Ah, how time has flown!
As the end of the school year approaches, we are hard at work preparing our research for a TED-style presentation on stage at the end of the month, in order to reveal our research to the community.
The presentation will be held on Tuesday May 30th, 2017 at 7:00pm.
If you are interested in attending and have not received an invitation, please contact us at firstname.lastname@example.org
Hope to see you there!
Recently we applied for the Vive Tracker Development Kit program. Unfortunately, we were refused, although we were awarded a 10% off coupon for the new product.
This product is extremely cool, as it allows the user to integrate real world objects into VR by simply mounting the tracker to an object. For example, you could attach the tracker to a baseball bat, which would in turn import the bat into virtual reality.
A mind-blowing feature of the device is that you can use it with a camera, to put yourself into mixed reality videos. It is difficult for me to fathom how it will work with a camera, but nevertheless, it is exciting!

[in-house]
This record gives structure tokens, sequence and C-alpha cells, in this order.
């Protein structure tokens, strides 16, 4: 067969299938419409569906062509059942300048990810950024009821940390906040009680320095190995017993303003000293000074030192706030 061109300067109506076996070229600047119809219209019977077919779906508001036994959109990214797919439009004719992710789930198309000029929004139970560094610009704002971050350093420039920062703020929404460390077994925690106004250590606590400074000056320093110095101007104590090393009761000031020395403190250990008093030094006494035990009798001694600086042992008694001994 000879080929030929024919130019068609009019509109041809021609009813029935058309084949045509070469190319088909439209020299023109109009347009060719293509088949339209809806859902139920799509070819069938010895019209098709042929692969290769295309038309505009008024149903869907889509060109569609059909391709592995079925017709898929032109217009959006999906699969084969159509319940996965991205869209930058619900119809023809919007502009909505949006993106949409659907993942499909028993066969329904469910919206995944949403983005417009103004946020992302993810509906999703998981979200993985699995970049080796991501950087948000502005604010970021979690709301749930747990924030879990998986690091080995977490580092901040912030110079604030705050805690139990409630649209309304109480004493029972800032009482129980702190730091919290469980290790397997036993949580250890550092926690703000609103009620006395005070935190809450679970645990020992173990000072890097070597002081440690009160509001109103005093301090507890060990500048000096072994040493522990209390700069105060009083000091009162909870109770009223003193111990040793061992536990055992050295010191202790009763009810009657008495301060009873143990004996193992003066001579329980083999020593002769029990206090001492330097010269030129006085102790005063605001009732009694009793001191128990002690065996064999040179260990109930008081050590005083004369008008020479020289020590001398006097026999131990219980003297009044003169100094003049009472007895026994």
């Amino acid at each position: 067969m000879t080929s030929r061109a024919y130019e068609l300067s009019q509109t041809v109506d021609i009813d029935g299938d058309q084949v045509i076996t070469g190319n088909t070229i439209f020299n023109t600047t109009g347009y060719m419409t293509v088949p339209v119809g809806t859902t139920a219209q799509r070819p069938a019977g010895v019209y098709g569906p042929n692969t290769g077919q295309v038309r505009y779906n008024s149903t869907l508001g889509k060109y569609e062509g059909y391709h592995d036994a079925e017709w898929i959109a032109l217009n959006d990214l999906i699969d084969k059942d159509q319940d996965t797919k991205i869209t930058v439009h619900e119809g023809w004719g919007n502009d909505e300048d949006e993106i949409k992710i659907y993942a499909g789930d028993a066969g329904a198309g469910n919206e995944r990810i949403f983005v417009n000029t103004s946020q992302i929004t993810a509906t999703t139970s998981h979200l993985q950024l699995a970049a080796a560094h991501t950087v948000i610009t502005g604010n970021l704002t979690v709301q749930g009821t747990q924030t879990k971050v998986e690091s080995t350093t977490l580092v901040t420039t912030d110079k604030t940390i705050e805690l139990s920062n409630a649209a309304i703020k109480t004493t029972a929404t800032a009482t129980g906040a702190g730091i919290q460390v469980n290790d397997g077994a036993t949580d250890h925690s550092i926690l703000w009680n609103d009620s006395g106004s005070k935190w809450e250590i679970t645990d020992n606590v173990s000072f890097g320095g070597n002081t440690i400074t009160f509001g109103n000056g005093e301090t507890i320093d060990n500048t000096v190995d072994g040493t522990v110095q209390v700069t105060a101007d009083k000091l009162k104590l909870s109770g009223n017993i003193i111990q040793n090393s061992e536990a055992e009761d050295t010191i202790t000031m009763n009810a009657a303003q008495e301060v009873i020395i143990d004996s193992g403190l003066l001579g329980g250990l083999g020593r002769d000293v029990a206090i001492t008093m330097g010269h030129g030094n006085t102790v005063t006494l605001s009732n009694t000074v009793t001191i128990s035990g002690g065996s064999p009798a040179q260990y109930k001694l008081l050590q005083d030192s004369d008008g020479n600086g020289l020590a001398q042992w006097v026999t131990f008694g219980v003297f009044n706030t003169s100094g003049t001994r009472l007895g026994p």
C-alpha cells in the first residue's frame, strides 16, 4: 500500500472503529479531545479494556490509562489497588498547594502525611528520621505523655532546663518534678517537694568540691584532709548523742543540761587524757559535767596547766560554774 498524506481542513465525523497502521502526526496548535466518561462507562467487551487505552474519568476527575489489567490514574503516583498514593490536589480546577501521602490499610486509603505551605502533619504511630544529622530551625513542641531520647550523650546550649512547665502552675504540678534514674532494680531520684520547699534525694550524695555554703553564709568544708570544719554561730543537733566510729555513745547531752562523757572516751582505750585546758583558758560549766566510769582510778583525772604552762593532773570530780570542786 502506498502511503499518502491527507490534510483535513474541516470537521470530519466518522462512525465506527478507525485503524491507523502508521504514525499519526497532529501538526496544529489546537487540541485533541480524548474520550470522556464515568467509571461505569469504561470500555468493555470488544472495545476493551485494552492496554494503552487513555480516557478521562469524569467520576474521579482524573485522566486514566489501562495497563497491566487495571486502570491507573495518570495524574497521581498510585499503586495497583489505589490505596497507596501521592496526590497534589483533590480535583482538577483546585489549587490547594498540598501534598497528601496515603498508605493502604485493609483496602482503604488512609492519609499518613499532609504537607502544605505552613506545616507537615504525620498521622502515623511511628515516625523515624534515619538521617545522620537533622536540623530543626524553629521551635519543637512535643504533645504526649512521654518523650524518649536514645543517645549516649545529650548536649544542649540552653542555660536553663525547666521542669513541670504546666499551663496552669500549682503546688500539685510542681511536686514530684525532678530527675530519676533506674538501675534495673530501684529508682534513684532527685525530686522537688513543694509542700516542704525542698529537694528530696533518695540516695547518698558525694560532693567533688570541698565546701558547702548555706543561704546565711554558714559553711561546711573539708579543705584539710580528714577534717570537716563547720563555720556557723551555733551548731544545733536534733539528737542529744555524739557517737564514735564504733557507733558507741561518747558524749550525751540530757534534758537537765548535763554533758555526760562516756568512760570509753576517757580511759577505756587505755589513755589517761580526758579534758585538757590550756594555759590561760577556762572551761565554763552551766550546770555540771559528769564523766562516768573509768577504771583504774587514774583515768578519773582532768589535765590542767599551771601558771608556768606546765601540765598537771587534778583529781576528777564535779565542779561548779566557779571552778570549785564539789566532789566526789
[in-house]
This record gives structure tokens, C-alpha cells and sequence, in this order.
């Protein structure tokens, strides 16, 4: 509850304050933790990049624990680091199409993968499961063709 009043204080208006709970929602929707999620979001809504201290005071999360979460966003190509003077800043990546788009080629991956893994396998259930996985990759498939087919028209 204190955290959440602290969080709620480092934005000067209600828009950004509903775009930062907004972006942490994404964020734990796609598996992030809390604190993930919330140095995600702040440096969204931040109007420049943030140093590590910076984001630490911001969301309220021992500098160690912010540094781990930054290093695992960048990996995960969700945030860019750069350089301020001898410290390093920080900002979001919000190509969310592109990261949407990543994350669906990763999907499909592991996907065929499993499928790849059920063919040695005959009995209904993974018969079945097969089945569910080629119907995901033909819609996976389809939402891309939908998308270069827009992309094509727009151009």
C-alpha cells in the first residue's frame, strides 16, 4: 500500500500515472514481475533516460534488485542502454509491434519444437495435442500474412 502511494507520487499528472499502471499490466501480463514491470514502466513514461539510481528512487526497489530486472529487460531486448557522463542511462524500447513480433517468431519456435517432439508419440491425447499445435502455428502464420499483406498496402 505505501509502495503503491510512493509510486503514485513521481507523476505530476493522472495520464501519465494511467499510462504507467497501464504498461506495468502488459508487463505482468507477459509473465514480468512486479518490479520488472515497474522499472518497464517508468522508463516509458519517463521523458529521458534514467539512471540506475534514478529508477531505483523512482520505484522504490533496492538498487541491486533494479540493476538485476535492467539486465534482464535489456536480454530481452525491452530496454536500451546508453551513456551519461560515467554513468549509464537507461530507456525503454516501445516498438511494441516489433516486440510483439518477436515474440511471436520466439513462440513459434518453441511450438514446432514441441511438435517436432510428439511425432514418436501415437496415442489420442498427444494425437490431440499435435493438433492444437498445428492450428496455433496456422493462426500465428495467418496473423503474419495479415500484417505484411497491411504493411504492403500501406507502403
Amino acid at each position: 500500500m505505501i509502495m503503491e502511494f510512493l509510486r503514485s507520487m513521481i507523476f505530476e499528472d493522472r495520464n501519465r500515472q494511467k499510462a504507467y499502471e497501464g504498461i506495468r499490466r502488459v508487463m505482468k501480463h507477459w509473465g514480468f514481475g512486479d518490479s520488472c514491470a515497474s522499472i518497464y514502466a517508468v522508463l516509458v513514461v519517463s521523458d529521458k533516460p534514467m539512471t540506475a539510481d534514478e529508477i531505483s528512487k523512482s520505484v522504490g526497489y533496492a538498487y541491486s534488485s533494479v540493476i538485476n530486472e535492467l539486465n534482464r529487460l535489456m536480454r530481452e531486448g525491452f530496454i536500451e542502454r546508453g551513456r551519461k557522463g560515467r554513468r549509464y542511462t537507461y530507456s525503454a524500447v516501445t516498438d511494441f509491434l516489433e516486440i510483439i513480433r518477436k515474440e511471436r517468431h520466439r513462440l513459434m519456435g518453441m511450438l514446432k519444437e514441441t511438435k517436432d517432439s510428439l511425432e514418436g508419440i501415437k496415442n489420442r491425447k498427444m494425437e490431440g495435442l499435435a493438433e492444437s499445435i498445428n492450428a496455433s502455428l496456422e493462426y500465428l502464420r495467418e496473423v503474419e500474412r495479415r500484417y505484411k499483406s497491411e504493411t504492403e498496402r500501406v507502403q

We have a lot of experimentation to do...
Since we have had ample time to experiment with our ReliefBands, I thought it may be appropriate to share our experiences with the device.
Julia: When I used ReliefBand for VR, I wasn't overcome with motion sickness like I typically am in a specific simulation. I truly feel it worked very well.
Bryan: When I went to Walt Disney World on the Senior class trip, I brought a ReliefBand to remedy motion sickness after riding rollercoasters. It was amazing, I did not get sick once.
Harris: I don't normally get motion sickness in VR, but I put on the ReliefBand during sessions to determine its effects and was pleasantly surprised. VR can definitely get uncomfortable when used for extended periods of time. I found my headspace(no headache, less strain) was noticeably improved when I used the ReliefBand.